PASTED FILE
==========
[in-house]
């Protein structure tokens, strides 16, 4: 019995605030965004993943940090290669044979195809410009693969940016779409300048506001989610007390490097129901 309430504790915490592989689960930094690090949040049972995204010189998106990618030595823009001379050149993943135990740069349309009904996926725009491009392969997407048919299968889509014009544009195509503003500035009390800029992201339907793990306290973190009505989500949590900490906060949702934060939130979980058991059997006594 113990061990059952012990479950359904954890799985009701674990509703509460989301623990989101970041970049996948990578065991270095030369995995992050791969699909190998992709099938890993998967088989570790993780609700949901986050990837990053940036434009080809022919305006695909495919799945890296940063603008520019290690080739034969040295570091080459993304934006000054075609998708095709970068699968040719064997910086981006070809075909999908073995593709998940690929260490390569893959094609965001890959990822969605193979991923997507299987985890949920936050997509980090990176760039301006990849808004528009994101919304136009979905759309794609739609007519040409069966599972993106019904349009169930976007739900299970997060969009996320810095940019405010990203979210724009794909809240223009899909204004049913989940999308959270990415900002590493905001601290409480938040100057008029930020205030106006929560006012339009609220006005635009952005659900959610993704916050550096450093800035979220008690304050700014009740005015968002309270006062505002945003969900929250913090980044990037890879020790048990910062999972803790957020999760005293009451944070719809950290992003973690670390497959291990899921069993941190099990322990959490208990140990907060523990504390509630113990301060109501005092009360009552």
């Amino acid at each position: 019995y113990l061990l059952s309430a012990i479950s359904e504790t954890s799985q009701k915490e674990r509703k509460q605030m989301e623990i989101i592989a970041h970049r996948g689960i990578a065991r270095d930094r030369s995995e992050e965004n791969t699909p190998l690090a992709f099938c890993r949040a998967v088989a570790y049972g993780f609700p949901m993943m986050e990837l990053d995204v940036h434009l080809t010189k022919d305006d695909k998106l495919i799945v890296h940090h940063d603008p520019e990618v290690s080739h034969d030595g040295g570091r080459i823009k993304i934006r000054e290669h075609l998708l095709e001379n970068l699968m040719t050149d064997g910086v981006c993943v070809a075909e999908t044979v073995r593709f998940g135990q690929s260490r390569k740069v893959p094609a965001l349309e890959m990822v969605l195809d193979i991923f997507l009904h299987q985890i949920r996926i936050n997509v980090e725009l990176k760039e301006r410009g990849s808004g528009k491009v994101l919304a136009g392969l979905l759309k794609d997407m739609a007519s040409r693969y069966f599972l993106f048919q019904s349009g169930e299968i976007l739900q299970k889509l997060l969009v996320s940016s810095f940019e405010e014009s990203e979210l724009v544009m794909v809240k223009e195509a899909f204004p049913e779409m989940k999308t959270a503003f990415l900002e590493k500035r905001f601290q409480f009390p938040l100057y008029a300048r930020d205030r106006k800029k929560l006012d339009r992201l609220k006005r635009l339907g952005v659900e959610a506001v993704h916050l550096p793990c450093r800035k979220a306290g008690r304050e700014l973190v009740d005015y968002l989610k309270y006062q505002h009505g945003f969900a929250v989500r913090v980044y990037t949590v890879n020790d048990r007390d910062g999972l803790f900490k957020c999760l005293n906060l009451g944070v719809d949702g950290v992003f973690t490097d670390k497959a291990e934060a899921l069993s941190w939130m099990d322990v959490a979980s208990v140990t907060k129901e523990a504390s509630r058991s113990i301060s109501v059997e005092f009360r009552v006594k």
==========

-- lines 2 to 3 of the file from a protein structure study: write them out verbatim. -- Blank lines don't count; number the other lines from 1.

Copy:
């Protein structure tokens, strides 16, 4: 019995605030965004993943940090290669044979195809410009693969940016779409300048506001989610007390490097129901 309430504790915490592989689960930094690090949040049972995204010189998106990618030595823009001379050149993943135990740069349309009904996926725009491009392969997407048919299968889509014009544009195509503003500035009390800029992201339907793990306290973190009505989500949590900490906060949702934060939130979980058991059997006594 113990061990059952012990479950359904954890799985009701674990509703509460989301623990989101970041970049996948990578065991270095030369995995992050791969699909190998992709099938890993998967088989570790993780609700949901986050990837990053940036434009080809022919305006695909495919799945890296940063603008520019290690080739034969040295570091080459993304934006000054075609998708095709970068699968040719064997910086981006070809075909999908073995593709998940690929260490390569893959094609965001890959990822969605193979991923997507299987985890949920936050997509980090990176760039301006990849808004528009994101919304136009979905759309794609739609007519040409069966599972993106019904349009169930976007739900299970997060969009996320810095940019405010990203979210724009794909809240223009899909204004049913989940999308959270990415900002590493905001601290409480938040100057008029930020205030106006929560006012339009609220006005635009952005659900959610993704916050550096450093800035979220008690304050700014009740005015968002309270006062505002945003969900929250913090980044990037890879020790048990910062999972803790957020999760005293009451944070719809950290992003973690670390497959291990899921069993941190099990322990959490208990140990907060523990504390509630113990301060109501005092009360009552």
């Amino acid at each position: 019995y113990l061990l059952s309430a012990i479950s359904e504790t954890s799985q009701k915490e674990r509703k509460q605030m989301e623990i989101i592989a970041h970049r996948g689960i990578a065991r270095d930094r030369s995995e992050e965004n791969t699909p190998l690090a992709f099938c890993r949040a998967v088989a570790y049972g993780f609700p949901m993943m986050e990837l990053d995204v940036h434009l080809t010189k022919d305006d695909k998106l495919i799945v890296h940090h940063d603008p520019e990618v290690s080739h034969d030595g040295g570091r080459i823009k993304i934006r000054e290669h075609l998708l095709e001379n970068l699968m040719t050149d064997g910086v981006c993943v070809a075909e999908t044979v073995r593709f998940g135990q690929s260490r390569k740069v893959p094609a965001l349309e890959m990822v969605l195809d193979i991923f997507l009904h299987q985890i949920r996926i936050n997509v980090e725009l990176k760039e301006r410009g990849s808004g528009k491009v994101l919304a136009g392969l979905l759309k794609d997407m739609a007519s040409r693969y069966f599972l993106f048919q019904s349009g169930e299968i976007l739900q299970k889509l997060l969009v996320s940016s810095f940019e405010e014009s990203e979210l724009v544009m794909v809240k223009e195509a899909f204004p049913e779409m989940k999308t959270a503003f990415l900002e590493k500035r905001f601290q409480f009390p938040l100057y008029a300048r930020d205030r106006k800029k929560l006012d339009r992201l609220k006005r635009l339907g952005v659900e959610a506001v993704h916050l550096p793990c450093r800035k979220a306290g008690r304050e700014l973190v009740d005015y968002l989610k309270y006062q505002h009505g945003f969900a929250v989500r913090v980044y990037t949590v890879n020790d048990r007390d910062g999972l803790f900490k957020c999760l005293n906060l009451g944070v719809d949702g950290v992003f973690t490097d670390k497959a291990e934060a899921l069993s941190w939130m099990d322990v959490a979980s208990v140990t907060k129901e523990a504390s509630r058991s113990i301060s109501v059997e005092f009360r009552v006594k």